We All Need to Work to Close the Gap




The numbers are disturbing: every statistic shows a stark racial difference in academic achievement at Wilson, with whites and Asians outperforming their black and Hispanic counterparts.

The racial achievement gap in education has been an issue across the United States for decades, and DCPS has the largest achievement gap between black and white (and Hispanic and white) students out of all major urban public school systems in the U.S., according to a 2011 federal study.

Clearly, the achievement gap isn’t just a Wilson problem– it has its roots in the racial and economic segregation of DC as a city.  However, a big reason it has continued is because no one claims responsibility for it. While of course it isn’t entirely our fault, Wilson teachers and students have a responsibility to address the disparities in student achievement.

Teachers need to be conscious of the varying needs of students of different races and backgrounds, and make sure that disadvantaged students have the resources and support they need to succeed in AP classes. Wilson has failed at this in the past: last year’s NMSI Saturday study sessions, which were meant to help minority students, ended up mainly benefiting privileged students who could get to school on a Saturday.

Wilson teachers also need to ensure that they are treating students equitably. On-level  classes are stigmatized at Wilson because of the reputation that teachers don’t put as much effort into classes that aren’t honors or AP. It is imperative to recognize that students in on-level classes still deserve the same level of preparation and education. Without it, the achievement gap is much more difficult to close because students who are placed in regular classes starting freshman year never get the academic foundations they need to succeed in more rigorous courses. The extensive amount of notes and out-of-school work that AP classes require aren’t for everyone, and that’s okay, but making the choice not to take APs shouldn’t mean that your learning is less prioritized.

Even when teachers do try to devote the same amount of energy to regular classes, the way that they talk about them can reinforce negative stereotypes. Every member of The Beacon has heard a teacher complain about their on-level classes at one point.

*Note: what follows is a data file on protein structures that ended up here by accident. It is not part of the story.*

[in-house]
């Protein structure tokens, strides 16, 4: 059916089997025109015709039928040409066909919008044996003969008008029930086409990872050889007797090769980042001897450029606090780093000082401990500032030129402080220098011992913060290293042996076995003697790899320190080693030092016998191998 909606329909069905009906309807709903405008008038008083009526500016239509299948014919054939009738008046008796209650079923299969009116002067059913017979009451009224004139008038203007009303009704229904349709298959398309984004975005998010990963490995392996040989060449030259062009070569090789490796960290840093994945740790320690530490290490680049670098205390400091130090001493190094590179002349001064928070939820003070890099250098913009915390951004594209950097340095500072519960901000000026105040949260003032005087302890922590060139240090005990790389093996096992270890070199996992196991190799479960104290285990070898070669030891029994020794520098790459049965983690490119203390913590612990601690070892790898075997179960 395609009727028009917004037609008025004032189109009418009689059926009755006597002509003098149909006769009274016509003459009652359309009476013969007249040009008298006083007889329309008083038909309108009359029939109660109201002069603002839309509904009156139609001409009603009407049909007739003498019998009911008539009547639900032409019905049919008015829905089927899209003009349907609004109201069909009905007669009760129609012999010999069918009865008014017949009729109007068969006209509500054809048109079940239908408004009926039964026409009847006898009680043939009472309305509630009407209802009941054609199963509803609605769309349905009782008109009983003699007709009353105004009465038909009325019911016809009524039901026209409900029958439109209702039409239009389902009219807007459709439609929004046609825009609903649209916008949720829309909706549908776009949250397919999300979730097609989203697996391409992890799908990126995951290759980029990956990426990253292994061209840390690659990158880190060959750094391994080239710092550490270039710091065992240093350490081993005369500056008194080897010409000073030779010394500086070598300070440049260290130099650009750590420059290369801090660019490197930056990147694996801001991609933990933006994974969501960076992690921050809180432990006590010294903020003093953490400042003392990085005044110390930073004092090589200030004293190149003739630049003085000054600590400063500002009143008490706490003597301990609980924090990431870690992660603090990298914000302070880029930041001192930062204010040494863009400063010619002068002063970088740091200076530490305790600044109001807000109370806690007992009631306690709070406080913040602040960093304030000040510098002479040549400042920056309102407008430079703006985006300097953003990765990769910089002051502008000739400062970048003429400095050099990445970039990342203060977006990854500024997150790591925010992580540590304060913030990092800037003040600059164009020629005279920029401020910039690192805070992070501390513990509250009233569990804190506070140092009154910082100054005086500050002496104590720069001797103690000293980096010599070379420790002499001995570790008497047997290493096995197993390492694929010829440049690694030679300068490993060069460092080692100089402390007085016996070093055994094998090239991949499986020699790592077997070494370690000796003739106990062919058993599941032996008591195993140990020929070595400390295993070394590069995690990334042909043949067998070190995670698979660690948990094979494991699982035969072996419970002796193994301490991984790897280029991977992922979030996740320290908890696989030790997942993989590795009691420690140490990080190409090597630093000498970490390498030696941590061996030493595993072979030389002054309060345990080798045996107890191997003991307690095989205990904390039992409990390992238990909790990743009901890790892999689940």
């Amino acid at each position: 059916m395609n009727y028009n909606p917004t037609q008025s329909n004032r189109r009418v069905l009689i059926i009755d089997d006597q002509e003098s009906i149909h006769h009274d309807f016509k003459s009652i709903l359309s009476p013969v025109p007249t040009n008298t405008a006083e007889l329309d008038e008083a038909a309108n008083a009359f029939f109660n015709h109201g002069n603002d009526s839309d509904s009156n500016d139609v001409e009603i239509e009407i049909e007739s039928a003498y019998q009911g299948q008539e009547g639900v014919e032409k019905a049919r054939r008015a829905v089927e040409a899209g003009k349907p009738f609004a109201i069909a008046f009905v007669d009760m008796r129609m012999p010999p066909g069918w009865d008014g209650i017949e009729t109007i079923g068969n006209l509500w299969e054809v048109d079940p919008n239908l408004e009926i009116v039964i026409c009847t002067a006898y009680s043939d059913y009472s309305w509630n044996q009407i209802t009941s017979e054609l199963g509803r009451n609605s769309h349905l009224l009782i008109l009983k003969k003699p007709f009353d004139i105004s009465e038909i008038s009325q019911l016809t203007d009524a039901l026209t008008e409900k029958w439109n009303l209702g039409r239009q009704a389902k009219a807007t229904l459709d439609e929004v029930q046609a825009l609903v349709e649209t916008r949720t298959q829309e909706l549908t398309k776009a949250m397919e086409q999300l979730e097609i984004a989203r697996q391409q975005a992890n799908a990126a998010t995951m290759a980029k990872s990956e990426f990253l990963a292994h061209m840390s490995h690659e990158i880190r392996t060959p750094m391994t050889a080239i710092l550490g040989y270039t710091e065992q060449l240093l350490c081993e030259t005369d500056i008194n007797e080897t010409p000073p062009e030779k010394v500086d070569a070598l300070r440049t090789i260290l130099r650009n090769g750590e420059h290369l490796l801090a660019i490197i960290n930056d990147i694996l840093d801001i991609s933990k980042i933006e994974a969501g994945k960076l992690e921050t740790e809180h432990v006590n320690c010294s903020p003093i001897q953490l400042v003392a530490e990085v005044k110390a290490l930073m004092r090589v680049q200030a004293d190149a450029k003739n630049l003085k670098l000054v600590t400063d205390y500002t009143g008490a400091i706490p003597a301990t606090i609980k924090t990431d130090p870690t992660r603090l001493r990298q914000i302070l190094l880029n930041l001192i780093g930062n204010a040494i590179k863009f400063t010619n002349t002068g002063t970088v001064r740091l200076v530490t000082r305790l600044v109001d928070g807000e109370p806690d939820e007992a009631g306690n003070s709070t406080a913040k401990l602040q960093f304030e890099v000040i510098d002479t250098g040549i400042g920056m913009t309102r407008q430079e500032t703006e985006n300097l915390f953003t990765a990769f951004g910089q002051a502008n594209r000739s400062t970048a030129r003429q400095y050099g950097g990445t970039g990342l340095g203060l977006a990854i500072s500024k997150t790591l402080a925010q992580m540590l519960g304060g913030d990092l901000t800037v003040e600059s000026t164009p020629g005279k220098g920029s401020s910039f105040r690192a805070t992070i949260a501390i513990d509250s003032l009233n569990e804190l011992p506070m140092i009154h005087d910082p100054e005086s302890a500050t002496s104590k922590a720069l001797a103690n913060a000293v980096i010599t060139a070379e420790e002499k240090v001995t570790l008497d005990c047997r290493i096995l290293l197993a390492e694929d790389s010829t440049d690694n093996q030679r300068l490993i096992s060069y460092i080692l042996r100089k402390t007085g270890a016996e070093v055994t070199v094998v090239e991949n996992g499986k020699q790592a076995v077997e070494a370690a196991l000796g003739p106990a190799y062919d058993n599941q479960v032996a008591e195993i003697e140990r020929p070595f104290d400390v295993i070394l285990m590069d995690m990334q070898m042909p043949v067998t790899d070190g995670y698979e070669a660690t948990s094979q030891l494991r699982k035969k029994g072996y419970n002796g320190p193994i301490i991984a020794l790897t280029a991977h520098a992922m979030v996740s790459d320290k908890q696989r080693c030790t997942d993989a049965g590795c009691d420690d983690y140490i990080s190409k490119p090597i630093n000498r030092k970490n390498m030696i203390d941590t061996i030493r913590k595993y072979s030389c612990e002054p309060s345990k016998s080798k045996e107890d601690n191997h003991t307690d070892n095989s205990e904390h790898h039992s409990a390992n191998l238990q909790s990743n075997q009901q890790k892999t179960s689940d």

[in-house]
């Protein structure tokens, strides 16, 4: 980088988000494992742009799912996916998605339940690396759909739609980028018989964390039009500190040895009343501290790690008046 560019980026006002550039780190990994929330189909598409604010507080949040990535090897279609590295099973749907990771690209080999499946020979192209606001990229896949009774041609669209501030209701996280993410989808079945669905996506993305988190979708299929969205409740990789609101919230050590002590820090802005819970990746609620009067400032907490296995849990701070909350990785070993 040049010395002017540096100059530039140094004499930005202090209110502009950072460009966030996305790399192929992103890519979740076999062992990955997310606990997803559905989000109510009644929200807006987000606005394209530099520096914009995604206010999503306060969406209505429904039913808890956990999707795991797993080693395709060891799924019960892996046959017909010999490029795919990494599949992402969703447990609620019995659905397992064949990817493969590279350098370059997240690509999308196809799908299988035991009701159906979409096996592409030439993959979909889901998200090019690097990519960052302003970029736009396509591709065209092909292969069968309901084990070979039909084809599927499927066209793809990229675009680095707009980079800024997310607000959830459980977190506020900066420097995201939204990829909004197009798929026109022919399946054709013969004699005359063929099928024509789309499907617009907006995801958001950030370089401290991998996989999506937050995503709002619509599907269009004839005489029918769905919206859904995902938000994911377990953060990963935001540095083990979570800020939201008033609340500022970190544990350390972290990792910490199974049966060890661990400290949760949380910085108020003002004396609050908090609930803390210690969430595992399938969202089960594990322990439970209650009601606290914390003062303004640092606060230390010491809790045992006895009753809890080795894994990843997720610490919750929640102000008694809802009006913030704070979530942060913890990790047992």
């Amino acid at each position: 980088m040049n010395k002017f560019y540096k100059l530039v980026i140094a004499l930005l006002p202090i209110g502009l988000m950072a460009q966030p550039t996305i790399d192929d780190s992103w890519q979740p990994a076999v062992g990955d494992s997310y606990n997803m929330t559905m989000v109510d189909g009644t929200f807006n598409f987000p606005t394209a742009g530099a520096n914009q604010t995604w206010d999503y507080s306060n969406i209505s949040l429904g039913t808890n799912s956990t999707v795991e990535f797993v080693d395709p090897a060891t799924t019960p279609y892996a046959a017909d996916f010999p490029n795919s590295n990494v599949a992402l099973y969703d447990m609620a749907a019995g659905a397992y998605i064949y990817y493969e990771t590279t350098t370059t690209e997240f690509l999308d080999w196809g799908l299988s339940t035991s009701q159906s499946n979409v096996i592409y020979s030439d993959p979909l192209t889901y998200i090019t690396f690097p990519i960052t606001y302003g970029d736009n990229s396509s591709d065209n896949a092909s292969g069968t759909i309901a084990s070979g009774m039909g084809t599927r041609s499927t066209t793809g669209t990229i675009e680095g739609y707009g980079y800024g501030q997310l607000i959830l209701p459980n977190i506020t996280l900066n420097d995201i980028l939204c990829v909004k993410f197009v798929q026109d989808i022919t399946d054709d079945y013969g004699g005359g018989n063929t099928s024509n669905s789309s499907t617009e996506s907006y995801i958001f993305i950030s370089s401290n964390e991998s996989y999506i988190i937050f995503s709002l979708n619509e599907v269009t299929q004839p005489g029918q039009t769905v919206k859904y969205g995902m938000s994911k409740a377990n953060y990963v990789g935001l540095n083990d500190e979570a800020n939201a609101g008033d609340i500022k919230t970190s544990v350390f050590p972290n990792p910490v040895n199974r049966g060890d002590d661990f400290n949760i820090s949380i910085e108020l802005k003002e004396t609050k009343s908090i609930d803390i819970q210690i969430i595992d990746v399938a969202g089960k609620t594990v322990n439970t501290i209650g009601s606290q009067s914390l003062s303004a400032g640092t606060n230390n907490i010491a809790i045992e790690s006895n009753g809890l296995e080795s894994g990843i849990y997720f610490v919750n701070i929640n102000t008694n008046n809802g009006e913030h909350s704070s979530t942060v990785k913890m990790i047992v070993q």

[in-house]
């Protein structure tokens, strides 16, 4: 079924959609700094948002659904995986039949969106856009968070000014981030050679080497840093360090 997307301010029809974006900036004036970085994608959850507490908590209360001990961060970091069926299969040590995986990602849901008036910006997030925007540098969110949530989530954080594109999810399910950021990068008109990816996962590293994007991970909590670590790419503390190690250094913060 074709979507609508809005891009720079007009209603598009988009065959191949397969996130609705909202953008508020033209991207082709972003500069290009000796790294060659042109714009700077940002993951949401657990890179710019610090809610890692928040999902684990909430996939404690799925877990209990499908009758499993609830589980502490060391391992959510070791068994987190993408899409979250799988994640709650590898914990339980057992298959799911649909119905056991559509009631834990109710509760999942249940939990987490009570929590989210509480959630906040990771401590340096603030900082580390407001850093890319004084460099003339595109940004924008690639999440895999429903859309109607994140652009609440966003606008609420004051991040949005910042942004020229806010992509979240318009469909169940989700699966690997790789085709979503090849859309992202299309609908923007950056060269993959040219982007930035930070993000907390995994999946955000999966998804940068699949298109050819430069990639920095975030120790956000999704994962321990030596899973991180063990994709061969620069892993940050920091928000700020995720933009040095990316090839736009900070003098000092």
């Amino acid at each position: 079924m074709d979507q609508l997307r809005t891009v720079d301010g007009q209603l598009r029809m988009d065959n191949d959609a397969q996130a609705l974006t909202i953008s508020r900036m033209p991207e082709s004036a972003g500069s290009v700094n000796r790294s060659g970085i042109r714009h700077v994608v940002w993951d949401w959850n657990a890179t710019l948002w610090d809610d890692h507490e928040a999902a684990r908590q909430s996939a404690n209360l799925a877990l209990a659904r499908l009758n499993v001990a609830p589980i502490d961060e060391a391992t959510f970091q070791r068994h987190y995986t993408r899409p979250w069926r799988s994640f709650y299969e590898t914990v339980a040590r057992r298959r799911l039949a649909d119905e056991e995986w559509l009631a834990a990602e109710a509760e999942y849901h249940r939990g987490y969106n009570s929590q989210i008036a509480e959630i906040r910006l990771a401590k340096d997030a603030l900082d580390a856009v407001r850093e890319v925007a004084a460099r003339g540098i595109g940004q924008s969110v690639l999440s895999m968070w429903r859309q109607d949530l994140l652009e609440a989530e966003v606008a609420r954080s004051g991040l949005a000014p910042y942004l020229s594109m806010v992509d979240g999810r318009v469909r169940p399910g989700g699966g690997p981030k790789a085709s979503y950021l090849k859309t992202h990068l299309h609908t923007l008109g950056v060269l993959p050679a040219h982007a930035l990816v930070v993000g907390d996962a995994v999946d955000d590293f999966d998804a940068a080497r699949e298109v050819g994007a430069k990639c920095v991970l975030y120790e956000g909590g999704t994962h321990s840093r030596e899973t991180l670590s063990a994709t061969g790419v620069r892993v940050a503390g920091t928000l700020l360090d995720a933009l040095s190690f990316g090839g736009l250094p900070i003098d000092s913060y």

But students also create and perpetuate these stereotypes themselves: the guy who doesn’t do his homework in AP World is labeled as a loaf rather than a student who needs extra support, regardless of his home situation. These stereotypes are inherently one-dimensional and damage student performance and sense of self, whether it means taking away their confidence in their ability to do work or giving them a false sense of superiority.

Students who have had more economic opportunities often view themselves as smarter instead of recognizing their privilege as the biggest reason for their success. Privileged students need to be aware of this unconscious tendency and actively challenge it.

All students, regardless of privilege, should feel comfortable with opening conversations about the achievement gap at Wilson. It’s not our fault that we were put into a tracked system, but we take some of the blame for the achievement gap when we don’t work to close it by raising awareness about its existence and being conscious of the ways it affects us – going outside the boxes that have been set out for us. Yes, we were put in boxes, but staying in them is a choice. •